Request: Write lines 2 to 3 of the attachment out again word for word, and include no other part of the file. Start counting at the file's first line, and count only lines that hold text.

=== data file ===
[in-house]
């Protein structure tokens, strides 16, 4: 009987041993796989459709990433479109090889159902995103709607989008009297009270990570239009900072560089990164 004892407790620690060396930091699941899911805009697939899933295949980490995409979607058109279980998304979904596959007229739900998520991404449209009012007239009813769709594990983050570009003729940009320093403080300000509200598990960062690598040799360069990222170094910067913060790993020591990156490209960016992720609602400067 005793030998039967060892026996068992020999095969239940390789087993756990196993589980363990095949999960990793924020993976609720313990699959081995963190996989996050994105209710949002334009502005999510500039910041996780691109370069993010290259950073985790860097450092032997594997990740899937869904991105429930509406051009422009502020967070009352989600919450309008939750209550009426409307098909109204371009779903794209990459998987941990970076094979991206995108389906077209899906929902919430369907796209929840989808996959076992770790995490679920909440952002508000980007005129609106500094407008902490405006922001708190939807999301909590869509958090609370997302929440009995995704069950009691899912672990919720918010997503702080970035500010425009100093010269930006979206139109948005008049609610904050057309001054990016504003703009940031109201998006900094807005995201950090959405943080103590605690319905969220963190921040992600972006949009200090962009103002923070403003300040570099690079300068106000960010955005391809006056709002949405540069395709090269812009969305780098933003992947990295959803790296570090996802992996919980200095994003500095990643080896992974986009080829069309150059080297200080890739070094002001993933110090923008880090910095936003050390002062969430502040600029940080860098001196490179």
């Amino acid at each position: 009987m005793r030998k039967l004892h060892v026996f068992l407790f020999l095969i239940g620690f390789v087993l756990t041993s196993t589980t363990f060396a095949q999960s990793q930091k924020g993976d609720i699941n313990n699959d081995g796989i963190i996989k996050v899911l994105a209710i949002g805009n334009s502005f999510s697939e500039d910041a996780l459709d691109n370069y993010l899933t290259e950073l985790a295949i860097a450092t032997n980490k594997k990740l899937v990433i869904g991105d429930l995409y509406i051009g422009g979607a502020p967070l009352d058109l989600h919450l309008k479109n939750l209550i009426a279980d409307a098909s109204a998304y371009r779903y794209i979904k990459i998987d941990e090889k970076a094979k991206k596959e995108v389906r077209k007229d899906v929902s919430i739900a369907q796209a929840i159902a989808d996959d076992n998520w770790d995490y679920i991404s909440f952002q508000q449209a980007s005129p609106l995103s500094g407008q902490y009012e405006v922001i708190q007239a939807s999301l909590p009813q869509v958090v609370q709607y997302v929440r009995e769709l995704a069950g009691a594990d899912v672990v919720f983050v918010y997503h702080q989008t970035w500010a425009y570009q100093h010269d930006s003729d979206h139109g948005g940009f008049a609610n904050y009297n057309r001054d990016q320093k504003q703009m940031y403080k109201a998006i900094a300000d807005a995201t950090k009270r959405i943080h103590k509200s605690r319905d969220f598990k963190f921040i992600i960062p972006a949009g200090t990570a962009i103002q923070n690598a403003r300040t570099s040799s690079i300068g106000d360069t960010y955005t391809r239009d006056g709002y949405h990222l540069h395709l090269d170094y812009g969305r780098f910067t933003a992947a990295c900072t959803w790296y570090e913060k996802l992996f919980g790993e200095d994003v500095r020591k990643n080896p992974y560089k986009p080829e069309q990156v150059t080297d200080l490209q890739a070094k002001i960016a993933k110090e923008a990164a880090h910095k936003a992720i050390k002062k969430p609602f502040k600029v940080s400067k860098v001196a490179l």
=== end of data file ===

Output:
């Protein structure tokens, strides 16, 4: 009987041993796989459709990433479109090889159902995103709607989008009297009270990570239009900072560089990164 004892407790620690060396930091699941899911805009697939899933295949980490995409979607058109279980998304979904596959007229739900998520991404449209009012007239009813769709594990983050570009003729940009320093403080300000509200598990960062690598040799360069990222170094910067913060790993020591990156490209960016992720609602400067 005793030998039967060892026996068992020999095969239940390789087993756990196993589980363990095949999960990793924020993976609720313990699959081995963190996989996050994105209710949002334009502005999510500039910041996780691109370069993010290259950073985790860097450092032997594997990740899937869904991105429930509406051009422009502020967070009352989600919450309008939750209550009426409307098909109204371009779903794209990459998987941990970076094979991206995108389906077209899906929902919430369907796209929840989808996959076992770790995490679920909440952002508000980007005129609106500094407008902490405006922001708190939807999301909590869509958090609370997302929440009995995704069950009691899912672990919720918010997503702080970035500010425009100093010269930006979206139109948005008049609610904050057309001054990016504003703009940031109201998006900094807005995201950090959405943080103590605690319905969220963190921040992600972006949009200090962009103002923070403003300040570099690079300068106000960010955005391809006056709002949405540069395709090269812009969305780098933003992947990295959803790296570090996802992996919980200095994003500095990643080896992974986009080829069309150059080297200080890739070094002001993933110090923008880090910095936003050390002062969430502040600029940080860098001196490179």
């Amino acid at each position: 009987m005793r030998k039967l004892h060892v026996f068992l407790f020999l095969i239940g620690f390789v087993l756990t041993s196993t589980t363990f060396a095949q999960s990793q930091k924020g993976d609720i699941n313990n699959d081995g796989i963190i996989k996050v899911l994105a209710i949002g805009n334009s502005f999510s697939e500039d910041a996780l459709d691109n370069y993010l899933t290259e950073l985790a295949i860097a450092t032997n980490k594997k990740l899937v990433i869904g991105d429930l995409y509406i051009g422009g979607a502020p967070l009352d058109l989600h919450l309008k479109n939750l209550i009426a279980d409307a098909s109204a998304y371009r779903y794209i979904k990459i998987d941990e090889k970076a094979k991206k596959e995108v389906r077209k007229d899906v929902s919430i739900a369907q796209a929840i159902a989808d996959d076992n998520w770790d995490y679920i991404s909440f952002q508000q449209a980007s005129p609106l995103s500094g407008q902490y009012e405006v922001i708190q007239a939807s999301l909590p009813q869509v958090v609370q709607y997302v929440r009995e769709l995704a069950g009691a594990d899912v672990v919720f983050v918010y997503h702080q989008t970035w500010a425009y570009q100093h010269d930006s003729d979206h139109g948005g940009f008049a609610n904050y009297n057309r001054d990016q320093k504003q703009m940031y403080k109201a998006i900094a300000d807005a995201t950090k009270r959405i943080h103590k509200s605690r319905d969220f598990k963190f921040i992600i960062p972006a949009g200090t990570a962009i103002q923070n690598a403003r300040t570099s040799s690079i300068g106000d360069t960010y955005t391809r239009d006056g709002y949405h990222l540069h395709l090269d170094y812009g969305r780098f910067t933003a992947a990295c900072t959803w790296y570090e913060k996802l992996f919980g790993e200095d994003v500095r020591k990643n080896p992974y560089k986009p080829e069309q990156v150059t080297d200080l490209q890739a070094k002001i960016a993933k110090e923008a990164a880090h910095k936003a992720i050390k002062k969430p609602f502040k600029v940080s400067k860098v001196a490179l």